For breweries and wineries, Cash flow is a top concern today. Cash flow forecasts can help you predict potential shortfalls and proactively address working capital gaps. They can also help avoid late payments, identify late-paying customers and find alternative sources of funding when cash is tight.
Best Practices for Positive Cash Flow
1. Identify peak needs
Many breweries and wineries are cyclical, and their cash flow needs may vary by month or season. Trouble can arise when an annual budget doesn’t reflect this, for example, three months of peak production in the summer to fill holiday orders followed by a return to normal production in the fall. Using a one-size-fits-all approach can throw budgets off, sometimes dramatically. It’s critical to identify peak sales and production times, forecast your cash flow needs and plan accordingly.
2. Account for everything
Effective cash flow management requires anticipating and capturing every expense and incoming payment, as well as — to the greatest extent possible — the exact timing of each payable and receivable. But pinpointing exact costs and expenditures for every day of the week can be challenging. Companies can face an array of additional costs, overruns and payment delays. Although inventorying all possible expenses can be a tedious and time-consuming exercise, it can help avoid problems down the road.
3. Seek sources of contingency funding
As your business expands or contracts, a dedicated line of credit with a bank can help meet your cash flow needs, including any periodic cash shortages. Interest rates on these credit lines can be comparatively high compared to other types of loans. So, lines of credit typically are used to cover only short-term operational costs, such as payroll and supplies. They also may require significant collateral and personal guarantees from the company’s owners. Small or new breweries and wineries might look into equipment financing or SBA Loans instead of credit lines.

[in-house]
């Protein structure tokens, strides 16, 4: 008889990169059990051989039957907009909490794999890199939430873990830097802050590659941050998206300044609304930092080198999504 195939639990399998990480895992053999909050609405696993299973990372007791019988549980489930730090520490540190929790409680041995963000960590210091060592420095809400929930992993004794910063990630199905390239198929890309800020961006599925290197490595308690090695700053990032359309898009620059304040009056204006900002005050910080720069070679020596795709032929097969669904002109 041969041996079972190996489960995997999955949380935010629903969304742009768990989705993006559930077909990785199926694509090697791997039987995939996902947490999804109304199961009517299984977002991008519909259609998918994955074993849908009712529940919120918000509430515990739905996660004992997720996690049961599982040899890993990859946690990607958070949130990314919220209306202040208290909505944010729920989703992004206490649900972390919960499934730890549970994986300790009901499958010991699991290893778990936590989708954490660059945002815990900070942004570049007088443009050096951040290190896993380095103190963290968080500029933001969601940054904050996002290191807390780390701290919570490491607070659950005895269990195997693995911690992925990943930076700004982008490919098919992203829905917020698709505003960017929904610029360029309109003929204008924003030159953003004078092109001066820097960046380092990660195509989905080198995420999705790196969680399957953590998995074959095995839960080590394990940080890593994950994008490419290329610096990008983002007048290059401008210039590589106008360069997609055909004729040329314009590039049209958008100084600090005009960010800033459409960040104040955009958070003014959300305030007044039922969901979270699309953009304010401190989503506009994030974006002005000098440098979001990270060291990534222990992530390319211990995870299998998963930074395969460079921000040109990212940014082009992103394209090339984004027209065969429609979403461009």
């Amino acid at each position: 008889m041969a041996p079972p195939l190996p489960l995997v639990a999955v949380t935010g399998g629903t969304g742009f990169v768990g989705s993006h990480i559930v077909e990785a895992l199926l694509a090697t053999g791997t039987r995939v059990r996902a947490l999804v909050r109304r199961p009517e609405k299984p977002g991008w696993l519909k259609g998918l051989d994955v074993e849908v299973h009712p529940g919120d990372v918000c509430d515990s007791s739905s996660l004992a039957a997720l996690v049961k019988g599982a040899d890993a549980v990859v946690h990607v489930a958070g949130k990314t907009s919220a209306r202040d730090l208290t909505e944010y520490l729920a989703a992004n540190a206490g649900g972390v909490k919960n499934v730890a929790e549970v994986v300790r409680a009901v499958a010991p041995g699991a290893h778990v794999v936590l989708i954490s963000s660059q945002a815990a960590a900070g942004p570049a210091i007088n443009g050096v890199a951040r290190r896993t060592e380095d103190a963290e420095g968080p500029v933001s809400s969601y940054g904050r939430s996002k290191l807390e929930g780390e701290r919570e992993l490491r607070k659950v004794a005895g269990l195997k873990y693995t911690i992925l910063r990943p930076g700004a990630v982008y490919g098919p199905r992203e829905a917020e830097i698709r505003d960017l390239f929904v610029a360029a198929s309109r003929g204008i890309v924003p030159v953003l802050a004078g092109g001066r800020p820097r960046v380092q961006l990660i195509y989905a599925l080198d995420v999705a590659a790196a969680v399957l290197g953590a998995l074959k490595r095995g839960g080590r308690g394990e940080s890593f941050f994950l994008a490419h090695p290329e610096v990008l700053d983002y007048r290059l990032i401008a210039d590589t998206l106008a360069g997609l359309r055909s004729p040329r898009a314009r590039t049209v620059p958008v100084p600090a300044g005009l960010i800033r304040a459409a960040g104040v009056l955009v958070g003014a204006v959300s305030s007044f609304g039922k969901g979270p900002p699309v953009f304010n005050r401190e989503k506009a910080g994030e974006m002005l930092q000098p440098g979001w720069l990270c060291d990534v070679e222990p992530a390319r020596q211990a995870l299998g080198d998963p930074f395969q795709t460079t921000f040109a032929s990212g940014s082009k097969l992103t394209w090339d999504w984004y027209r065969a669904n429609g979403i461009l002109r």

4. Inventory Management
For breweries and wineries, inventory management is crucial. Many have multiple brands and SKUs to manage, plus inventory on raw materials and packaging. One helpful tool to keep track of your inventory’s impact on cash flow is Inventory Days on Hand (DOH). DOH can be calculated by dividing your average daily cost of sales into your inventory balance. This number will tell you how much of your cash is resting in your inventory and for wineries and certain types of beer this can be extra crucial due to the long turnover resulting from the aging process.
Another key to inventory is understanding the cost that goes into making the finished good. Without proper tracking of the ingredients and expenses to make the finished good, it will be hard to effectively manage cash and run your business properly. Knowing true profit margins on products will help you be able to make key business decisions.
5. Identify potential cash flow obstacles
For most companies, one of the biggest cash flow obstacles is slow collections from customers. Your business should invoice customers in a timely manner and offer easy, convenient ways for customers to pay (such as online bill pay). For new customers, it’s important to perform a thorough credit check to avoid delayed payments and write-offs.
Another common obstacle is poor resource management. Non repeatable processes, misguided investments and improper use of space are just a few examples of poorly managed expenses and overhead that can negatively affect cash flow.
6. Adjusting as you grow and adapt
Your company’s cash flow needs today likely aren’t what they were three years ago — or even six months ago. And they’ll probably change as you continue to adjust to the new normal. That’s why it’s important to make cash flow forecasts an integral part of your overall business planning
Still Looking for More Support?
Get in touch with our audit and assurance team to start discussing how we can support your brewery or winery’s cash flow.